From Wikipedia, the free encyclopedia

Agastya, the first Siddhar
Pambatti Siddhar Sannidhi at Marudamalai Temple

The Siddhar (Tamil (romanized) cittar, from Sanskrit siddha)[1] in Tamil tradition is a perfected individual who has attained spiritual powers called siddhi.

Historically, Siddhar also refers to the people who were early-age wandering adepts that dominated ancient Tamil teaching and philosophy. They were knowledgeable in science, technology, astronomy, literature, fine arts, music, drama, and dance and provided solutions to common people's illnesses and advice for their future.[2] Some of their ideologies are considered to have originated during the First Sangam period.[3][4][5]


Siddhars were typically scientists, saints, doctors, alchemists, and mystics all in one. They wrote their findings in the form of Tamil poems on palm leaf manuscripts. They typically believe in one god, but there are some Siddhars who believe in polytheism. These are still owned by some families in Tamil Nadu and handed down through the generations, as well as being kept in universities in India, Germany, Great Britain, and the United States.[6]

In this way, Siddhars developed the native Siddha medicine system. A rustic form of healing that is similar to Siddha medicine has since been practiced by experienced elders in the villages of Tamil Nadu. This is referred to as pātti vaittiyam (grandmother's medicine), nāttu maruntu (folk medicine), and mūlikai maruttuvam (herbal medicine).

Siddhars are also believed to be the founders of varma kalai - a martial art for self-defense and medical treatment at the same time with the application of pressure points.[7]

Tamil Siddhars were the first to develop pulse-reading (naadi paarththal in Tamil) to identify the origin of diseases.

According to regional belief, the Siddhars are said to have resided for many ages upon a mountain called Sathuragiri, near the Thanipparai village in Tamil Nadu.


The Abithana Chintamani encyclopedia states that the Siddhars are of the 18 persons listed below, but Agastya states that there are many who precede and follow these.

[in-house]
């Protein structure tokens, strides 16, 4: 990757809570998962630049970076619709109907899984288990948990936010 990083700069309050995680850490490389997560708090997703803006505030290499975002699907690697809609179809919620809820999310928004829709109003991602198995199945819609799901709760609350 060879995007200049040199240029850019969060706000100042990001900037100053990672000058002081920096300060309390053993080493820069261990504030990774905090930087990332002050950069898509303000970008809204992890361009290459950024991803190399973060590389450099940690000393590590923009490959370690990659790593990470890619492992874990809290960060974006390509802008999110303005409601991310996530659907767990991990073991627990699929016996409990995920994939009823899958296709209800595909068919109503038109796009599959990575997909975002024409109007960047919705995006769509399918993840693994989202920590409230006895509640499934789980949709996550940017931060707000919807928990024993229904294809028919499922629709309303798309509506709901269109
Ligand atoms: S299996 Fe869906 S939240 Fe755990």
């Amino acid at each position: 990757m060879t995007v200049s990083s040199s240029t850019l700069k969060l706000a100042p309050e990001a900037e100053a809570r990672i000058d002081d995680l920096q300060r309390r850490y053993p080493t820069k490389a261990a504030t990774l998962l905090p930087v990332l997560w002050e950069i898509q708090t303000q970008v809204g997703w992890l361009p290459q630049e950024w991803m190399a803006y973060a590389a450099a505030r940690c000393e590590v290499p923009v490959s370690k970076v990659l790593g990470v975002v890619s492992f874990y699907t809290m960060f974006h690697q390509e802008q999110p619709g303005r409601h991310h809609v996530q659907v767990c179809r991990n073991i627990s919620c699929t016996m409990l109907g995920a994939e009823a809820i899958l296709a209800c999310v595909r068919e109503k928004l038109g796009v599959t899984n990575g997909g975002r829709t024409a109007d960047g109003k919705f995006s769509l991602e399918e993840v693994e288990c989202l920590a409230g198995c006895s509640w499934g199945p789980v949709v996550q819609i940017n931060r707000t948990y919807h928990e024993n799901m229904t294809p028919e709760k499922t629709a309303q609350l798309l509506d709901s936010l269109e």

The 18 Siddhars[edit]

Murti of Karuvurar

There are 18 Siddhars in the Tamil Siddha tradition:[8][9]

  1. Nandi
  2. Tirumular
  3. Agastya
  4. Kamalamuni (identified with Kalangi Nathar and/or Confucius)
  5. Patanjali
  6. Korakkar
  7. Sundaranandar [ta]
  8. Konganar [ta]
  9. Sattaimuni [ta]
  10. Vanmikar (Valmiki)
  11. Ramadevar [ta]
  12. Dhanvantari
  13. Idaikaadar
  14. Machamuni (identified with Matsyendranatha)
  15. Karuvurar
  16. Bogar (identified with Laozi[10])
  17. Pambatti
  18. Kuthambai [ta]

Apart from the 18 Siddhars listed above, there is another list of 18 Siddhars who represent the 9 Navagrahas (with two Siddhars representing each Navagraha). All navagraha doshas and pariharams are performed to the Siddhars as Siddhar Velvi (Siddhar havan). The details of the 18 Siddhars who represent the 9 Navagrahas are as follows:[citation needed]

  1. Sivavakkiyar - Moon
  2. Kambili - Moon
  3. Bhogar - Mars
  4. Kagabhujanga - Jupiter
  5. Sri Pullipani Siddhar - Mars
  6. Sattaimuni - Kethu
  7. Sri Agapai Siddhar - Jupiter
  8. Alugani - Rahu
  9. Kudambai - Kethu
  10. Vallalar - Mercury
  11. Edaikaddar - Mercury
  12. Pattinathar - Sun
  13. Kaduvelli - Sun
  14. Kanjamalai - Venus
  15. Sennimalai - Venus
  16. Kapilar - Saturn
  17. Karuvurar - Saturn
  18. Pampatti - Rahu

Eight Perfections[edit]

Siddhars are believed to have had both major and minor powers that are described in detail in various yogic and religious texts.[11] [12]

  • Aṇimā: the ability to reduce one's body to the size of an atom.
  • Mahimā: the ability to expand one's body to an infinitely large size.
  • Laghimā: the ability to become weightless or lighter than air.
  • Garimā: the ability to become heavy or dense.
  • Prāpti: the ability to realize whatever one desires.
  • Prākāmya: the ability to access any place in the world.
  • Īśiṭva: the ability to control all material elements or natural forces.
  • Vaśiṭva: the ability to force influence upon anyone.

These eight are the Great Siddhis (Ashtama siddhis), or Great Perfections.

See also[edit]

Notes and references[edit]

  1. ^ Tamil Lexicon. University of Madras. p. 1410.
  2. ^ Meditation Revolution: A History and Theology of the Siddha Yoga Lineage. Motilal Banarsidass. 2000. ISBN 9788120816480.
  3. ^ S. Cunjithapatham, M. Arunachalam (1989). Musical tradition of Tamilnadu. International Society for the Investigation of Ancient Civilizations. p. 11.
  4. ^ Journal of Indian history, Volume 38. Dept. of History, University of Kerala. 1960.
  5. ^ Weiss, Richard (2009). Recipes for Immortality : Healing, Religion, and Community in South India: Healing, Religion, and Community in South India. Oxford University Press. p. 80. ISBN 9780199715008.
  6. ^ V. Jayaram. "Study of siddhas". Retrieved 22 June 2013.
  7. ^ Cruz, Edmund A. (16 June 2018). Health, Longevity and the Martial Arts. AuthorHouse. ISBN 978-1-5462-3979-6.
  8. ^ Pillai, M. S. Purnalingam (1994). Tamil Literature. Asian Educational Services. p. 264. ISBN 978-81-206-0955-6.
  9. ^ Venkataramaiah, K. M. (1996). A Handbook of Tamil Nadu. International School of Dravidian Linguistics. p. 139. ISBN 978-81-85692-20-3.
  10. ^ "Siddha Bhoganāthar: An Oceanic Life Story".
  11. ^ Thirumandiram 668
  12. ^ Subramuniyaswami, Sivaya (1997). Glossary - Siddhi. USA: Himalayan Academy. ISBN 978-0945497974. Search: Siddhi.